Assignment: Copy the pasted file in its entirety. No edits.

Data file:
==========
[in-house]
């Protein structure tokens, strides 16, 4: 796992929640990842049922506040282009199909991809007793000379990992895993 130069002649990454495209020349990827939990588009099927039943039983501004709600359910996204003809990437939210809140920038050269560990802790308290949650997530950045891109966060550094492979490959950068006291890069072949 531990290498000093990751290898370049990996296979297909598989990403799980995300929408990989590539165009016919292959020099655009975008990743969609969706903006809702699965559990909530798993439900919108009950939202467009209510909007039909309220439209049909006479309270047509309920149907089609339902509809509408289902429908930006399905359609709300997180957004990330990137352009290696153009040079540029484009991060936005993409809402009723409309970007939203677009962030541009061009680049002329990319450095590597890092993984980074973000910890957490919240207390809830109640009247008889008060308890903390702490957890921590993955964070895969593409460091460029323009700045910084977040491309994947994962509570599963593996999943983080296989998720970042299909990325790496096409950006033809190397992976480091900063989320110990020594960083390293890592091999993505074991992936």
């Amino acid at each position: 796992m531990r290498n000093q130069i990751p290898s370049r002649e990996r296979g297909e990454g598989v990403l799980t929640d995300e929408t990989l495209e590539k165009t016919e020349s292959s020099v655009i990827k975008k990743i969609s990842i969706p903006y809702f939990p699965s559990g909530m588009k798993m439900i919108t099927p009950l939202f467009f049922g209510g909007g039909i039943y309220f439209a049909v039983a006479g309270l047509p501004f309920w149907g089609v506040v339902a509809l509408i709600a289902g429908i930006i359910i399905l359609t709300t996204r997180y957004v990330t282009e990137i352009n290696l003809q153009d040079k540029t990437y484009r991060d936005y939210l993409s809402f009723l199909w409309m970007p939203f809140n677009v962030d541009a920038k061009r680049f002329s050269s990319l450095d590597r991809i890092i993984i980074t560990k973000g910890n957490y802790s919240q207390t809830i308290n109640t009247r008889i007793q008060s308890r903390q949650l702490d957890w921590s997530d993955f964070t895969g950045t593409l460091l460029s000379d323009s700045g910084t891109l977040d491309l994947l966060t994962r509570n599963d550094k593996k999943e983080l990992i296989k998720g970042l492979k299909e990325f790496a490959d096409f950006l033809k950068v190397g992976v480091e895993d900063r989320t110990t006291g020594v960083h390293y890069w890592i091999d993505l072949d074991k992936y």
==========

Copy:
[in-house]
């Protein structure tokens, strides 16, 4: 796992929640990842049922506040282009199909991809007793000379990992895993 130069002649990454495209020349990827939990588009099927039943039983501004709600359910996204003809990437939210809140920038050269560990802790308290949650997530950045891109966060550094492979490959950068006291890069072949 531990290498000093990751290898370049990996296979297909598989990403799980995300929408990989590539165009016919292959020099655009975008990743969609969706903006809702699965559990909530798993439900919108009950939202467009209510909007039909309220439209049909006479309270047509309920149907089609339902509809509408289902429908930006399905359609709300997180957004990330990137352009290696153009040079540029484009991060936005993409809402009723409309970007939203677009962030541009061009680049002329990319450095590597890092993984980074973000910890957490919240207390809830109640009247008889008060308890903390702490957890921590993955964070895969593409460091460029323009700045910084977040491309994947994962509570599963593996999943983080296989998720970042299909990325790496096409950006033809190397992976480091900063989320110990020594960083390293890592091999993505074991992936």
């Amino acid at each position: 796992m531990r290498n000093q130069i990751p290898s370049r002649e990996r296979g297909e990454g598989v990403l799980t929640d995300e929408t990989l495209e590539k165009t016919e020349s292959s020099v655009i990827k975008k990743i969609s990842i969706p903006y809702f939990p699965s559990g909530m588009k798993m439900i919108t099927p009950l939202f467009f049922g209510g909007g039909i039943y309220f439209a049909v039983a006479g309270l047509p501004f309920w149907g089609v506040v339902a509809l509408i709600a289902g429908i930006i359910i399905l359609t709300t996204r997180y957004v990330t282009e990137i352009n290696l003809q153009d040079k540029t990437y484009r991060d936005y939210l993409s809402f009723l199909w409309m970007p939203f809140n677009v962030d541009a920038k061009r680049f002329s050269s990319l450095d590597r991809i890092i993984i980074t560990k973000g910890n957490y802790s919240q207390t809830i308290n109640t009247r008889i007793q008060s308890r903390q949650l702490d957890w921590s997530d993955f964070t895969g950045t593409l460091l460029s000379d323009s700045g910084t891109l977040d491309l994947l966060t994962r509570n599963d550094k593996k999943e983080l990992i296989k998720g970042l492979k299909e990325f790496a490959d096409f950006l033809k950068v190397g992976v480091e895993d900063r989320t110990t006291g020594v960083h390293y890069w890592i091999d993505l072949d074991k992936y």